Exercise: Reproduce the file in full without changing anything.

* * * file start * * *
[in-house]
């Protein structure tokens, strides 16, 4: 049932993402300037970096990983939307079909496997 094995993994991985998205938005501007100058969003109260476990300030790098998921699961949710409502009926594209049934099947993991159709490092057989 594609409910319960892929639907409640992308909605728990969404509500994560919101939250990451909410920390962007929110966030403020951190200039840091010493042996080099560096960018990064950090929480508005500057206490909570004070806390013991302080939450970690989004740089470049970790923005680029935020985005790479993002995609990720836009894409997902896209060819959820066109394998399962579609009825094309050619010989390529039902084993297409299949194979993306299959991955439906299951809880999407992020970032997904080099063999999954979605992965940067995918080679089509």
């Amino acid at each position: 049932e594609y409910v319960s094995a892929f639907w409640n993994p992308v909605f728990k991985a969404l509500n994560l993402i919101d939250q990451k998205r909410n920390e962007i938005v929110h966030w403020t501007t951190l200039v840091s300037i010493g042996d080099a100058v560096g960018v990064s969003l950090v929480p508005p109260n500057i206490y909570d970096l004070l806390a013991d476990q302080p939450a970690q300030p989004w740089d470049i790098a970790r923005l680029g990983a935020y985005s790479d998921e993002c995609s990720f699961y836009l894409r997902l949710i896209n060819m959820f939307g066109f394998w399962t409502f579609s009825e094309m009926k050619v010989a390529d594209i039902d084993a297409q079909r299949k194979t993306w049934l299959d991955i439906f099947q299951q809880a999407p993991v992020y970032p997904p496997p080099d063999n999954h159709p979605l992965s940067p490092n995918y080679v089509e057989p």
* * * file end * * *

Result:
[in-house]
């Protein structure tokens, strides 16, 4: 049932993402300037970096990983939307079909496997 094995993994991985998205938005501007100058969003109260476990300030790098998921699961949710409502009926594209049934099947993991159709490092057989 594609409910319960892929639907409640992308909605728990969404509500994560919101939250990451909410920390962007929110966030403020951190200039840091010493042996080099560096960018990064950090929480508005500057206490909570004070806390013991302080939450970690989004740089470049970790923005680029935020985005790479993002995609990720836009894409997902896209060819959820066109394998399962579609009825094309050619010989390529039902084993297409299949194979993306299959991955439906299951809880999407992020970032997904080099063999999954979605992965940067995918080679089509």
């Amino acid at each position: 049932e594609y409910v319960s094995a892929f639907w409640n993994p992308v909605f728990k991985a969404l509500n994560l993402i919101d939250q990451k998205r909410n920390e962007i938005v929110h966030w403020t501007t951190l200039v840091s300037i010493g042996d080099a100058v560096g960018v990064s969003l950090v929480p508005p109260n500057i206490y909570d970096l004070l806390a013991d476990q302080p939450a970690q300030p989004w740089d470049i790098a970790r923005l680029g990983a935020y985005s790479d998921e993002c995609s990720f699961y836009l894409r997902l949710i896209n060819m959820f939307g066109f394998w399962t409502f579609s009825e094309m009926k050619v010989a390529d594209i039902d084993a297409q079909r299949k194979t993306w049934l299959d991955i439906f099947q299951q809880a999407p993991v992020y970032p997904p496997p080099d063999n999954h159709p979605l992965s940067p490092n995918y080679v089509e057989p």